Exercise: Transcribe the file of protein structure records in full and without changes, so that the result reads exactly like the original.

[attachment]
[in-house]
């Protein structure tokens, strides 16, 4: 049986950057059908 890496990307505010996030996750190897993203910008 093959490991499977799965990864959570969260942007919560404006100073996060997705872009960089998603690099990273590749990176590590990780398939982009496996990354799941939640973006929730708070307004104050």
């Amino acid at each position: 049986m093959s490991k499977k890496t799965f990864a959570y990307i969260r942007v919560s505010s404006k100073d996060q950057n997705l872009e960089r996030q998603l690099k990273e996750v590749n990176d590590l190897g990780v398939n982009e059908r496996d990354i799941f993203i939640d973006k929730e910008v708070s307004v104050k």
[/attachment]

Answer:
[in-house]
């Protein structure tokens, strides 16, 4: 049986950057059908 890496990307505010996030996750190897993203910008 093959490991499977799965990864959570969260942007919560404006100073996060997705872009960089998603690099990273590749990176590590990780398939982009496996990354799941939640973006929730708070307004104050």
């Amino acid at each position: 049986m093959s490991k499977k890496t799965f990864a959570y990307i969260r942007v919560s505010s404006k100073d996060q950057n997705l872009e960089r996030q998603l690099k990273e996750v590749n990176d590590l190897g990780v398939n982009e059908r496996d990354i799941f993203i939640d973006k929730e910008v708070s307004v104050k």